But it's even worse than that! You don't know your trigger. If it's "anytime I feel like trading" then this will often coincide with other people trading for the same reason: they heard the same news, their portfolio was affected in the same way, or something else.

This also means that one successful intuitive trade is just not that impressive. (Same as winning one roulette roll.) If that's the strategy you're going to use, you don't know in what other situations it'll fire off and pull you into the market.

This is where you can take your Intuitive strategy and move it towards Formulary. This might give you some ability to backtest, but it'll still have to be done manually. But even if you check your trade across 10-100 similar cases, that'll give you some evidence of your strategy's efficacy. It will also help prevent random events triggering your trades.

With an Intuitive strategy you have no idea if you're at EMH because you can't backtest. You can only start measuring it from the time you decide to measure. And your confidence in your strategy will grow over time as you make consistently profitable bets.

With Algorithmic strategies it's much easier to test if you're at EMH. You just backtest them. Unless you overfit on the historic data your strategies should have a similar performance going forward. (Until one day they don't and then you hope that not all of them broke at the same time.)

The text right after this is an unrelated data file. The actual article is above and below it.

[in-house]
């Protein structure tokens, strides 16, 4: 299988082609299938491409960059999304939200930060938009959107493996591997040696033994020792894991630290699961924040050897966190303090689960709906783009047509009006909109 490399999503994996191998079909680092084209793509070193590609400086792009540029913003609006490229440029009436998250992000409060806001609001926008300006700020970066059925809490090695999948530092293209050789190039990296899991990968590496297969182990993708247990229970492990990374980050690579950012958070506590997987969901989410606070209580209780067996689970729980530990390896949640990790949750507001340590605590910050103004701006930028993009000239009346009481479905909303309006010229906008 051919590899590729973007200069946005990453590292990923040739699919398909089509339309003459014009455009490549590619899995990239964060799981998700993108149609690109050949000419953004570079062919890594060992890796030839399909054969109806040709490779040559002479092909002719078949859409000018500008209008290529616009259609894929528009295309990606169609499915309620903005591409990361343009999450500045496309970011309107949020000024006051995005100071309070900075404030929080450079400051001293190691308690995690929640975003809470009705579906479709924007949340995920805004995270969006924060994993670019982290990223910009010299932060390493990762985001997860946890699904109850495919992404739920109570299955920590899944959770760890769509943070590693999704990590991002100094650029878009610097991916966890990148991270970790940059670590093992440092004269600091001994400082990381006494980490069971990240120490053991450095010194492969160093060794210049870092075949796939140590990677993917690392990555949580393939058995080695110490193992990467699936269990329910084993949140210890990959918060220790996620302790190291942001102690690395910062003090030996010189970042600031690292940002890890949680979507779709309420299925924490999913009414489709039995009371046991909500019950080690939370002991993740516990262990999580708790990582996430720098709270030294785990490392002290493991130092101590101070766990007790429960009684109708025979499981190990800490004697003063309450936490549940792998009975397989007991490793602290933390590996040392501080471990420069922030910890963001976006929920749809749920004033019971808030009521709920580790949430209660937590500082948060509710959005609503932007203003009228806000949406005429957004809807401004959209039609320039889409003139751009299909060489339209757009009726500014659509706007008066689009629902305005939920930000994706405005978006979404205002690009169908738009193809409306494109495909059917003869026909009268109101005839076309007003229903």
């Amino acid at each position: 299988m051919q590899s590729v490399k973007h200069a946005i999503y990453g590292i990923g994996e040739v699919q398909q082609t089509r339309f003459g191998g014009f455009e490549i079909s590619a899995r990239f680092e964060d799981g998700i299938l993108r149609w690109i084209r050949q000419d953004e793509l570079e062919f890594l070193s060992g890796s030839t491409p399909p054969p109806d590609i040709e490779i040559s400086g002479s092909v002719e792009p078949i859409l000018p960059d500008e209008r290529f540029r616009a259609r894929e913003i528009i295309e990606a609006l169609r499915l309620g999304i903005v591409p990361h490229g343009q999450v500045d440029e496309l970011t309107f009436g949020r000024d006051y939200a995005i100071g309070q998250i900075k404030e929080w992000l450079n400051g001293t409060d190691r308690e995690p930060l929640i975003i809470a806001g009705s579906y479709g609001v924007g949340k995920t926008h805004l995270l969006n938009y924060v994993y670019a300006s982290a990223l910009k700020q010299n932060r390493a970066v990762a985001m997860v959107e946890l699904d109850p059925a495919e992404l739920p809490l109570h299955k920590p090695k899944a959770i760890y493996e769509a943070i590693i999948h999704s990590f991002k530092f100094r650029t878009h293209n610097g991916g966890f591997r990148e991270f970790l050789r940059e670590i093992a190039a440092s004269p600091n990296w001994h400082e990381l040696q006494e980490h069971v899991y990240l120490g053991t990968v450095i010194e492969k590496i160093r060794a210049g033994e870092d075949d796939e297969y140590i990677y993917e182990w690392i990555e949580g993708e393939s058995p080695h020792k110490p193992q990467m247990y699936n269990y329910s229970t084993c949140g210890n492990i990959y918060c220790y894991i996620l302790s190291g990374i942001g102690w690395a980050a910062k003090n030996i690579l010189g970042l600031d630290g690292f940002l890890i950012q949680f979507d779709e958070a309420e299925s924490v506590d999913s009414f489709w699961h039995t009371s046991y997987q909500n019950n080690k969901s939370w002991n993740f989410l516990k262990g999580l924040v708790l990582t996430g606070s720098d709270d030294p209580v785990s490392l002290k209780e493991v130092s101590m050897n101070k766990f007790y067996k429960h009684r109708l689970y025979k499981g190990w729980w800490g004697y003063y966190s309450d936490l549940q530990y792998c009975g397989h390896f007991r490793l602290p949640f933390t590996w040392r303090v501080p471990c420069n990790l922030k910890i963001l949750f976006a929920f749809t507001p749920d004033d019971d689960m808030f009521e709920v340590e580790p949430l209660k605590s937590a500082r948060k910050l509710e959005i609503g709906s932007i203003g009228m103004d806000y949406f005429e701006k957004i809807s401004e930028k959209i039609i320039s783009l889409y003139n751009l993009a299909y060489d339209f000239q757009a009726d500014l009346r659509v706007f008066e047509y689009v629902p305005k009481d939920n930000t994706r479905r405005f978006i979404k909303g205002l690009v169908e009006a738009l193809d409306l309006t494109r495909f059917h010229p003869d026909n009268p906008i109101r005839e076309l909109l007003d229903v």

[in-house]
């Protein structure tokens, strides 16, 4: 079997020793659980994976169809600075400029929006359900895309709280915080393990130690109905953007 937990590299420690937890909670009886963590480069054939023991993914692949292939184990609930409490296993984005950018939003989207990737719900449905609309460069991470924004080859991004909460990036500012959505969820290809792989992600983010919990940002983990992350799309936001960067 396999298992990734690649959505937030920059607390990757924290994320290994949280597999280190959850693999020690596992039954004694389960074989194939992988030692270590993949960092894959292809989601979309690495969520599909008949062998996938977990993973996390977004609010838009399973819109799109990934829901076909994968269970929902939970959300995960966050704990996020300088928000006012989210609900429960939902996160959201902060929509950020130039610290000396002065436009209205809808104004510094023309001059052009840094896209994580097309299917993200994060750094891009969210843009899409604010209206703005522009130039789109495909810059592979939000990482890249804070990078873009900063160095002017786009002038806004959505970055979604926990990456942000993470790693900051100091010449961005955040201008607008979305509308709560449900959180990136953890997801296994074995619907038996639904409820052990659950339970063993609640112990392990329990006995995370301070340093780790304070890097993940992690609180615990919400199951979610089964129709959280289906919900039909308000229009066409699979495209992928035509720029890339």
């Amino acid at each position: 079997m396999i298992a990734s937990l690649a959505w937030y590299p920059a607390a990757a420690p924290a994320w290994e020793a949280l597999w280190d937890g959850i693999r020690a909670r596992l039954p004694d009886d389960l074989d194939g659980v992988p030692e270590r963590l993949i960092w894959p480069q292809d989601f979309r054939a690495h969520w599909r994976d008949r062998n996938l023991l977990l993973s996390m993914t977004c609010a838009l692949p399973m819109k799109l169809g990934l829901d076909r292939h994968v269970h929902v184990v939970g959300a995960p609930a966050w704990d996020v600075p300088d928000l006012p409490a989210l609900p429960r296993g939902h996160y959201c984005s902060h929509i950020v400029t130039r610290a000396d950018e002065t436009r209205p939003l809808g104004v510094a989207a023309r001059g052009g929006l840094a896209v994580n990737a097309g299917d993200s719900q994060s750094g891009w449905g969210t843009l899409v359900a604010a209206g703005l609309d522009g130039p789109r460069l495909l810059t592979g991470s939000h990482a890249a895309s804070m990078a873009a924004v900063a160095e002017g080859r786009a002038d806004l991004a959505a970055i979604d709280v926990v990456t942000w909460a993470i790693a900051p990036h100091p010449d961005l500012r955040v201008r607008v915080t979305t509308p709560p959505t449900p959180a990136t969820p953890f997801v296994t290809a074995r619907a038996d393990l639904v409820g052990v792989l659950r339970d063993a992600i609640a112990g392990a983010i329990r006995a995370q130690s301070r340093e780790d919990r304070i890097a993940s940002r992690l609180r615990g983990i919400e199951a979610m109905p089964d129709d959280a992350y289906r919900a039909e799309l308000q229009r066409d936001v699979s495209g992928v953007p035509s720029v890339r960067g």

More edges

To a large extent your strategy type defines the strengths and weaknesses of your strategy. But there are additional things you can do to help or hinder it.

  • Acting on easily accessible information
    • If this information can be easily scraped and analyzed (all price data, news sentiment, etc..) then the Algorithmic strategies will likely have incorporated it already.
    • If it takes some intelligence, creative thinking and rationality to fully understand the implications of this information, then it will take a while for the market to react to it, especially if this kind of information is rare.
    • Relatedly, if the information is not easily accessible it's more likely that you're running a strategy that other people aren't running.
  • Using known algorithms
    • If you're doing what other people are doing you need the Technological advantage.
  • Backtest-able
    • If you strategy is backtest-able but you didn't backtest it, you're at a disadvantage to those who did.
  • Code-able
    • If your strategy (or a close approximation) can be coded up, but you're executing it manually, you might be at a speed disadvantage. You're also likely at a disadvantage because parameter tuning is much easier done with coding assistance.
  • Time scale